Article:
Cross-fixation interactions of orientations suggest high-to-low-level decoding in visual working memory

Long Luu, Mingsha Zhang, Misha Tsodyks, and Ning Qian, Visioin Research, 2022, Download the full paper (PDF file)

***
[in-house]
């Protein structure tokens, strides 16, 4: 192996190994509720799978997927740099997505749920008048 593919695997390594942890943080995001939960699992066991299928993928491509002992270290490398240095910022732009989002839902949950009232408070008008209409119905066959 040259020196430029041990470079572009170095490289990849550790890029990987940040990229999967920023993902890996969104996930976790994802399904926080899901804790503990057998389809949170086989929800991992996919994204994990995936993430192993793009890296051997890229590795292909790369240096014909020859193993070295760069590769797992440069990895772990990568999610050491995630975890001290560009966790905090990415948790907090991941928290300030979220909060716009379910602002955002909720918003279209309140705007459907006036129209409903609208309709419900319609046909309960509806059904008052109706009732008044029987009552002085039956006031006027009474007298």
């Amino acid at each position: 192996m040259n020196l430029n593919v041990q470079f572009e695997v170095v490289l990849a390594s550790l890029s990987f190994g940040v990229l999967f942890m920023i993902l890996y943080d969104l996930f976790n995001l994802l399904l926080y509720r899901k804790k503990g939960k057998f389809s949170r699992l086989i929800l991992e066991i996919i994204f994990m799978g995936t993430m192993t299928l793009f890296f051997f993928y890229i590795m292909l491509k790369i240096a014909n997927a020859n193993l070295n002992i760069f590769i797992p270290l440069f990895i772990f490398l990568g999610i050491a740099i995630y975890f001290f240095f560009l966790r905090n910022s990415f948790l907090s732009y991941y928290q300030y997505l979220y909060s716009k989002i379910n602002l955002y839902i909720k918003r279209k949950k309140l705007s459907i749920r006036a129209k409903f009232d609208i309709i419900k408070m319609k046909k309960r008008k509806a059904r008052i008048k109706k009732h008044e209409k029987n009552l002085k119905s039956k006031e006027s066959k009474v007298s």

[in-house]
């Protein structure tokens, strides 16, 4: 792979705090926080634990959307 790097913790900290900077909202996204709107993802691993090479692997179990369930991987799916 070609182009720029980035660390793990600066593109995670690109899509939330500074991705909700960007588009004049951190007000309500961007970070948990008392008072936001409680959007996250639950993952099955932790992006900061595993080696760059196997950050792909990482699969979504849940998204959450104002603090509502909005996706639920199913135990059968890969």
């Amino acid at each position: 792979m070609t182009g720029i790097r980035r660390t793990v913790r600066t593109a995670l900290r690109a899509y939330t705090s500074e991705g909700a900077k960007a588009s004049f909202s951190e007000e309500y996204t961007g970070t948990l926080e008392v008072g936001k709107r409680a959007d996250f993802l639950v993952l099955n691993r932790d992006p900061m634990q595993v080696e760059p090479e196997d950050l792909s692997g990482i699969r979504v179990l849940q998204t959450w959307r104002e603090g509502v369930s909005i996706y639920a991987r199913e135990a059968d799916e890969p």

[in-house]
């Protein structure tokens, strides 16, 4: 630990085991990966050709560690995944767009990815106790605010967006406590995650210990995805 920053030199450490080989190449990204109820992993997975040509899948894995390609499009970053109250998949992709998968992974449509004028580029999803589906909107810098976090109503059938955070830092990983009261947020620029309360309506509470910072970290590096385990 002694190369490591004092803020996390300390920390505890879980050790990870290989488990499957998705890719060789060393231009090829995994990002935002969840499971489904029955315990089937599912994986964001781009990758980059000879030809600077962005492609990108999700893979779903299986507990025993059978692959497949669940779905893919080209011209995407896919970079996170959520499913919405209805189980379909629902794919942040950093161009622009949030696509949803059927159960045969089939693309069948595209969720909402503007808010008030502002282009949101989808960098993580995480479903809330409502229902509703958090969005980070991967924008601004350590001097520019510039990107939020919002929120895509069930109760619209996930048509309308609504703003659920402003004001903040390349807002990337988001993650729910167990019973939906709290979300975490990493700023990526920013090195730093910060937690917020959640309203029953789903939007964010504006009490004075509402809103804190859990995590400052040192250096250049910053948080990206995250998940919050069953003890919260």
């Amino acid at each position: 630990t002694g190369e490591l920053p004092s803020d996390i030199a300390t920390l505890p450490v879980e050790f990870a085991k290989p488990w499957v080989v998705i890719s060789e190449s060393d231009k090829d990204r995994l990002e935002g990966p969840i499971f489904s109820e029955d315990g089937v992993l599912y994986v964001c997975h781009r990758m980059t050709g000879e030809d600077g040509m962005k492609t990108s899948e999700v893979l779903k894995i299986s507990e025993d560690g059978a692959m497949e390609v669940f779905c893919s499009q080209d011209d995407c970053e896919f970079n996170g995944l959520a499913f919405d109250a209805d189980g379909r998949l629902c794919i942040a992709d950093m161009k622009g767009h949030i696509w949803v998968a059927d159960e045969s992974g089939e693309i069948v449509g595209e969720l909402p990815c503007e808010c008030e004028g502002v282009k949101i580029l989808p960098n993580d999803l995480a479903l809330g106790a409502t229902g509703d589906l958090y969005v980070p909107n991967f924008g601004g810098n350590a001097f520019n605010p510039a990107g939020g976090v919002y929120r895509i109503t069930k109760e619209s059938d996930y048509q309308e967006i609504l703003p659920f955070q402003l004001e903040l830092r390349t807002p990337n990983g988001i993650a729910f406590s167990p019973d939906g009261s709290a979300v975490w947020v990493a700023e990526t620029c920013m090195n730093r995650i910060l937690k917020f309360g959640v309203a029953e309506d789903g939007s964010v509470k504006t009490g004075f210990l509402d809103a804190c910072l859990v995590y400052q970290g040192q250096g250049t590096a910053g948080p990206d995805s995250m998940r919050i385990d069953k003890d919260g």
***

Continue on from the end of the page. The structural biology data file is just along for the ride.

Sensory encoding (how stimuli evoke sensory responses) is known to progress from low- to high-level features. Decoding (how responses lead to perception) is less understood but is often assumed to follow the same hierarchy. Accordingly, orientation decoding must occur in low-level areas such as V1, without cross-fixation interactions. However, Ding et al (2017) provided evidence against the assumption and proposed that visual decoding may often follow a high-to-low-level hierarchy in working memory, where higher-to-lower-level constraints introduce interactions among lower-level features. If two orientations on opposite sides of the fixation are both task relevant and enter working memory, then they should interact with each other. We indeed found the predicted cross-fixation interactions (repulsion and correlation) between orientations. Control experiments and analyses ruled out alternative explanations such as reporting bias and adaptation across trials on the same side of the fixation. Moreover, we explained the data using Ding et al's retrospective high-to-low-level Bayesian decoding framework.

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